Saturday, March 30, 2013

Austerity: The History Of A Dangerous Idea

While I like to find most of the books I read through recommendations online, once or twice a month I like to walk through the business and economics section of the bookstore just to get a feel of the general mood in the market.

During the housing boom days there were up to six huge sections of real estate investing books, sometimes equal to the amount of all the other business, finance, and economics books combined at the store. After the credit crisis there was an endless release of doomsday books on what happened and how we will never recover.

Over the last two years there has been a new collection of "boom" books and how to make money in the "new growth economy." Essentially going to the bookstore, other than a few select forwarding thinking authors that I recommend here, is a review of what has happened over the past two years and may be the worst possible thing you can be reading. Rear view mirror reading.

Today I came across a book that sums up the dangerous and borderline insane material that is now being placed on the bookshelf. The book is called "Austerity: The History Of A Dangerous Idea."

In the early part of 2012 I discussed how the Federal Reserve's reckless monetary policy combined with the United States government's reckless fiscal policy would be disastrous beyond the damage it does to the United States (which will be horrific).

The real danger will come from countries outside the United States. Many up to this point (specifically in Europe) have at least been talking about doing the right thing, and in some cases even implementing it. By doing the right thing I mean cutting government spending and making investors take losses on terrible investments (Greek government bonds were written down, Cyprus depositors are losing money over the insured amount when the banks fail, etc.)

During this entire time Europe has felt pain. While this has been occurring they have looked across the pond to the United States (as has the rest of world) and watched as the economy appears to have recovered. They see the United States stock market soaring, they see real estate prices rising, and they see bond prices at an all time record high. This has occurred while the currency has strengthened.

A true economic miracle.

The danger of course (which is already beginning to happen) is that the European politicians will give in and let the European Central Bank monetize all the terrible investments across the European Union, just as the Federal Reserve is printing money to monetize trillions of toxic debt in the United States.

Seeing the "economic miracle" in the United States, the U.K. and Japan are changing course and upping the dosage of the poison to their economies as well; more government spending and more printed money. It is the miracle drug that never has consequences, until it does.

The argument against this is that without pumping this poisonous drug into the arm of the patient the United States economy would be in a much worse place than it is today.

I disagree completely.

I do believe that 2009 and 2010 would have been FAR worse in the United States if they had not pumped artificial drugs into the economy. What would have happened:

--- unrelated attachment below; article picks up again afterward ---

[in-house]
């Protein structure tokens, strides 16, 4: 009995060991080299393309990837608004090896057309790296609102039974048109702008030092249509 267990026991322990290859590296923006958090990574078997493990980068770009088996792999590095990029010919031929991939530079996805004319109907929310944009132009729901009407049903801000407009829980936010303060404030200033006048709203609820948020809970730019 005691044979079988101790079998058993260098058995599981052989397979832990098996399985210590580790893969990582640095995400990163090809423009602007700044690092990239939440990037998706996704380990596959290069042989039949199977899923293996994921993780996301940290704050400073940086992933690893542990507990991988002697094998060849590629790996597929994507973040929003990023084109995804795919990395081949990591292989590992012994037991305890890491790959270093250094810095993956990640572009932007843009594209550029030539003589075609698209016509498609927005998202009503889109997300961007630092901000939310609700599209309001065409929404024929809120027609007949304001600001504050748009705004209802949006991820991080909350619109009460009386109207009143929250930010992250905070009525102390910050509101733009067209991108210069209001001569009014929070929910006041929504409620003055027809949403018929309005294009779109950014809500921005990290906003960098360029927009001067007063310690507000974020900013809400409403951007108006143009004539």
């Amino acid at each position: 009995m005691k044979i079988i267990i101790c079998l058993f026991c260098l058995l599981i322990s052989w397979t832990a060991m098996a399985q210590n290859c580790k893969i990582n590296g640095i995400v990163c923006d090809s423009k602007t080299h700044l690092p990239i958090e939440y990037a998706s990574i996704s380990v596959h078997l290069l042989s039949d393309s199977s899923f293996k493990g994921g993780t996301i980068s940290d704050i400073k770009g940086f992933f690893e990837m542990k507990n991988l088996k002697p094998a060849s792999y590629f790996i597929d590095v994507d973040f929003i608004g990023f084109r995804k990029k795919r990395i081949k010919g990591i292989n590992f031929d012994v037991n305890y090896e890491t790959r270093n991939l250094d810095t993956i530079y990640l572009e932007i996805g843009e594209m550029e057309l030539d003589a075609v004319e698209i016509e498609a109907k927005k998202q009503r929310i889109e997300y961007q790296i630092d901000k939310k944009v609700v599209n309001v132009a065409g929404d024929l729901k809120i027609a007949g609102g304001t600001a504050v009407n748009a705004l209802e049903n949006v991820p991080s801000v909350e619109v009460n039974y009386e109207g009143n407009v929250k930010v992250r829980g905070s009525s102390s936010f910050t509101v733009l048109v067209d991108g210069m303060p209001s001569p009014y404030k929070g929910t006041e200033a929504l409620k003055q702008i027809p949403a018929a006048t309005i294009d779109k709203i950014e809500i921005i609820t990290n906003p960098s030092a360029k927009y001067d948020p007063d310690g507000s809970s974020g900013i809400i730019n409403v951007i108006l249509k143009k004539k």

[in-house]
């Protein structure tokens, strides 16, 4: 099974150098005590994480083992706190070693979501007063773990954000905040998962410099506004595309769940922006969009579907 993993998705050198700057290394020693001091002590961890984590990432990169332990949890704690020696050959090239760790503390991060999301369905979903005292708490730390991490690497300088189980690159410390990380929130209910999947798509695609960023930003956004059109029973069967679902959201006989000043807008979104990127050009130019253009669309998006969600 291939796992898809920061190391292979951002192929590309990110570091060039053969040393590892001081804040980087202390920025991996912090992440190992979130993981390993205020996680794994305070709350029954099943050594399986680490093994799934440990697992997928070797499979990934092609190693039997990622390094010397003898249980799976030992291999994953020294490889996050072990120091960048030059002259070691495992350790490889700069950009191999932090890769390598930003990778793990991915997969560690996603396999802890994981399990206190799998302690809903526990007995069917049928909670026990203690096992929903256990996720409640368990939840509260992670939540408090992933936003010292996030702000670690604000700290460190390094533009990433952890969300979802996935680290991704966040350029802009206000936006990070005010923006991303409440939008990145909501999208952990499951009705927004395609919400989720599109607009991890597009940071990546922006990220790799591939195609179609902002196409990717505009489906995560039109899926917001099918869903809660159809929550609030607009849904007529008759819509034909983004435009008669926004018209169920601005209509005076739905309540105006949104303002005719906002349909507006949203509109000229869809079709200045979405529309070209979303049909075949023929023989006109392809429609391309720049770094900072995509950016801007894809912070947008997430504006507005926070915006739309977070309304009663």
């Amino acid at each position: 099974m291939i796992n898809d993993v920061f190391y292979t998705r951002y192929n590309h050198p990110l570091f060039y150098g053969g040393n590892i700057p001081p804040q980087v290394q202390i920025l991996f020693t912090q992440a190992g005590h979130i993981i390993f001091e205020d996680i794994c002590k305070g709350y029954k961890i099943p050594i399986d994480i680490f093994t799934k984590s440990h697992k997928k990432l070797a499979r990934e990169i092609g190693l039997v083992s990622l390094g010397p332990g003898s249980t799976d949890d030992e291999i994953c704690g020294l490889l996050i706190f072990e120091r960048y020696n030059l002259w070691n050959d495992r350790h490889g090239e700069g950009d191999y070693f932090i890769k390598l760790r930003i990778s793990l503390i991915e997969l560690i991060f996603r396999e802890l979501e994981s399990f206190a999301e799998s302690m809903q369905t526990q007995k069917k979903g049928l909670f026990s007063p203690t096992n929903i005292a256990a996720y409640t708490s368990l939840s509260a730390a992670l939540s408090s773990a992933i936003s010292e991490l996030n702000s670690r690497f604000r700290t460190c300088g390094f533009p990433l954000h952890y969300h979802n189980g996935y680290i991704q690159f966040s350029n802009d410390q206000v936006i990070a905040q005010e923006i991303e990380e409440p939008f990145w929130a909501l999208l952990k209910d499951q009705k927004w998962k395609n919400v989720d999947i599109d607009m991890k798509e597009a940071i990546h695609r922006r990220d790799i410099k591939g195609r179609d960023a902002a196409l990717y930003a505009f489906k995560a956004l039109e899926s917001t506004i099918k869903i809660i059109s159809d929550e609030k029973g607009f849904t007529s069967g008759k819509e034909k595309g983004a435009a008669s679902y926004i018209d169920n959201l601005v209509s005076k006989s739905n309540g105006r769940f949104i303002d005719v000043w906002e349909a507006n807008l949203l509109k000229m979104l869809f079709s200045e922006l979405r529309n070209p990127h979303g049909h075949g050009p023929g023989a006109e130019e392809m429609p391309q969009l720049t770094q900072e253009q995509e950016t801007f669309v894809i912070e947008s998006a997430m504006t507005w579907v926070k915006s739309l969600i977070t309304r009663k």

-stock prices would have collapsed further
-real estate prices would have collapsed much further
-many more banks would have failed
-interest rates would have risen significantly
-unemployment would have reached much higher levels (perhaps twice as high)
-inefficient businesses would have failed
-the price of almost all goods and services would have collapsed


We would have reached a bottom. The malinvestments in the economy would have been cleansed. Balance sheets would have been healthy.

Banks, not the government, would begin lending on real estate at much lower prices allowing new buyers to take on far less debt when they purchased. The cost of gasoline, food, medicine, and everything consumers purchase every month would be drastically lower. Those that saved their money, instead of recklessly investing it into bubble assets, would be rewarded with a large return on their investment every month with higher interest rates. Money would move into efficient sectors of the economy, instead of back into bubble assets like real estate and government driven sectors where investors today are just chasing yields.

The United States would already be growing again. Real growth. Instead we chose to pump as many artificial stimulants into the economy as possible, and we have not even begun the process of healing the economy. We are not in the first inning of recovery. We are in the last inning of the bubble economy. The 70 year debt super cycle that politicians will not let cleanse.

At the peak of this madness we now have "Austerity, The History Of A Dangerous Idea."

Years from now a book like this will go on the shelf alongside some of the all time classics including the following released in 1999:

And perhaps the greatest treasure of all released in 2005 by the head of the Realtors Association.

I do not want to trash this author without allowing him to provide his side of the argument. The following is the author, Mark Blyth, describing why austerity is so dangerous:


  1. "They see the United States stock market soaring, they see real estate prices rising, and they see bond yields at an all time record high." Bond prices are at all time highs, but not bond yields. Bond yields are at all time lows.

    1. Thanks for spotting that. *Changed* to prices.